Interview | 6/2/2009 12:00:00 AM
“Nobody is irreplaceable in politics”
Jon Elster, one of the most respected social scientists of the world is visiting Bogotá this week. He spoke to SEMANA about his vision on Colombia, democracy and reelection.
You speak about social norms and emotions. Can you speak about a relationship between political norms and emotions? I want to ask you this because some justify a second change in the constitution so that President Alvaro Uribe can be reelected for a third term in office, arguing that he is the most popular leader since polls started to exist.
Yes, the violation of political norms can trigger very strong emotions. In the United States there was until 1940 an unwritten constitutional norm that nobody could serve as President more than twice. When Theodore Roosevelt stood for a third term after a split in the Republican Party, which had failed to nominate him, feelings ran high. While on one of his speech-making tours, Mr. Roosevelt was shot at by a man who said: ‘I shot Theodore Roosevelt because he was a menace to the country. He should not have a third term. I shot him as a warning that men must not try to have more than two terms as President.’
Information is a fundamental element in a process which involves making decisions. How can you guarantee that in a context of poverty, like Colombia, the majority of the people have all the information they need about the candidates and the elections?
There is a saying that you can lead the horse to the water, but you cannot make it drink. Even if the government makes information available to the citizens, they still have to be interested in reading, viewing or listening to what is offered. I believe this will happen only if they believe that elections matter, and that the outcome is not a foregone conclusion.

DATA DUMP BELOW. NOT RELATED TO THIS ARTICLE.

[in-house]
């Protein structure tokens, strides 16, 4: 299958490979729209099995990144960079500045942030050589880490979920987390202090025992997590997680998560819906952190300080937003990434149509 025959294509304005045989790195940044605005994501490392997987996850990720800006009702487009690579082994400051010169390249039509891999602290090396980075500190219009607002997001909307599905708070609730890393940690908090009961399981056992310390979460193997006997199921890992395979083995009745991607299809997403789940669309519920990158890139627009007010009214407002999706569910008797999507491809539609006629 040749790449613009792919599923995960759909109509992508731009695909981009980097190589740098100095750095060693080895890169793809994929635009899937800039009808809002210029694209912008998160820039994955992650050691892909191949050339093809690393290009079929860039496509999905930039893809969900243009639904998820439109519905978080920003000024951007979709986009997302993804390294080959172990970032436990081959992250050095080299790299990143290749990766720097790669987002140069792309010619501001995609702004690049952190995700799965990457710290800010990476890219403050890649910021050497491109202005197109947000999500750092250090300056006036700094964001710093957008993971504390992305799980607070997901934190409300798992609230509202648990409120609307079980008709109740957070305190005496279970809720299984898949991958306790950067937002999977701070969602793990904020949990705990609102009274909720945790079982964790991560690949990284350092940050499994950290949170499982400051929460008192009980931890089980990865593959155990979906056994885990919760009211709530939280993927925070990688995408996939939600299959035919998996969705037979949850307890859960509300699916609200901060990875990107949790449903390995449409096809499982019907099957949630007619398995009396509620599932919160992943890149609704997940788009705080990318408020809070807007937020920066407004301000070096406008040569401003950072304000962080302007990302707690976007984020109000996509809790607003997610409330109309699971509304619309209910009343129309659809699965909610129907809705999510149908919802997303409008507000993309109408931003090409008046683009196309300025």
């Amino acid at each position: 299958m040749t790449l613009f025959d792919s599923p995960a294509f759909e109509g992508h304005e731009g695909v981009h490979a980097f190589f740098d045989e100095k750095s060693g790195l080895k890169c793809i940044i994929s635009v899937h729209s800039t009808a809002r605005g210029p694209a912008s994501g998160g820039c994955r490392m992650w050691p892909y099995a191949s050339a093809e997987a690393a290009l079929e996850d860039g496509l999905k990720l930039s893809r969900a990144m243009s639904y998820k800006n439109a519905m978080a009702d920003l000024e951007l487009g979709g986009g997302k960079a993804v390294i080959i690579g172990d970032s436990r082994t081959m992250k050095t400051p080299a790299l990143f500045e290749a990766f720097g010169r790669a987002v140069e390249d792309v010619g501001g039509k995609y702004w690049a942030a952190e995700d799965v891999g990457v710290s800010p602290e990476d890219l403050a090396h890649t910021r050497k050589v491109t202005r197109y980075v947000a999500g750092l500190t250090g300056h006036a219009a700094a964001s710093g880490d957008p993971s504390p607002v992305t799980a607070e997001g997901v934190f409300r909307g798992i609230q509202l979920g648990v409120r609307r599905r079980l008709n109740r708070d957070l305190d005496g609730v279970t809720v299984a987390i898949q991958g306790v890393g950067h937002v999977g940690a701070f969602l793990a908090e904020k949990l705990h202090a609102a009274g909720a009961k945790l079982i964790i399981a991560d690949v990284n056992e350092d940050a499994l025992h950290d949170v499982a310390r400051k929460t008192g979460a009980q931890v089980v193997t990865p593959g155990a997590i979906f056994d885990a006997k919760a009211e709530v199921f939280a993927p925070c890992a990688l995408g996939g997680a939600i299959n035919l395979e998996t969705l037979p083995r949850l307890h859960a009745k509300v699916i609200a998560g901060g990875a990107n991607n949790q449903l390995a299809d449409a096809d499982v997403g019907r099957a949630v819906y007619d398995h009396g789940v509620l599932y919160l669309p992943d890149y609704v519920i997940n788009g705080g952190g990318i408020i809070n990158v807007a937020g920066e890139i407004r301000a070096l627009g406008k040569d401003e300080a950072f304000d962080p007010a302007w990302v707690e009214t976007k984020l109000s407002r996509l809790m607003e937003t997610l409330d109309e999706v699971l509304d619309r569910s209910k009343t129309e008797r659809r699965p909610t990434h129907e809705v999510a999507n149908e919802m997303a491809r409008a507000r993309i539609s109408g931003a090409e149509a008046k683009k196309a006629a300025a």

Is it “rational” that the ones who defend a government promote an institutional change in order to favour the presidential reelection, arguing that there are “no more leaders”?
It may be rational from the point of view of their self-interest to make this claim, but the claim does not sound plausible. There are very few exceptions in politics to the maxim that nobody is irreplaceable or indispensable.
Can phenomena like drug trafficking in Colombia, be thought as actions in which individual rationality prevails?
From a purely business perspective, I assume that drug trafficking can be run more or less rationally. The strong component of violence in the drug business does, however, have the potential for undermining rationality.
In a recent study about kidnapping in civil wars, you emphasize on the Colombian case. Do you see Colombia as a civil war or as an armed conflict? What is particular about the Colombian case, which makes it different from other violent contexts?
Whether you see the violence in Colombia as part of a civil war or of an armed conflict depends on how you assess the motives of the participants. For an outsider, it is difficult to judge whether the FARC remains a social movement or whether it is by now essentially a mafia. What makes Colombia special is that drug money provides an essentially unlimited access to weapons and other prerequisites of warfare.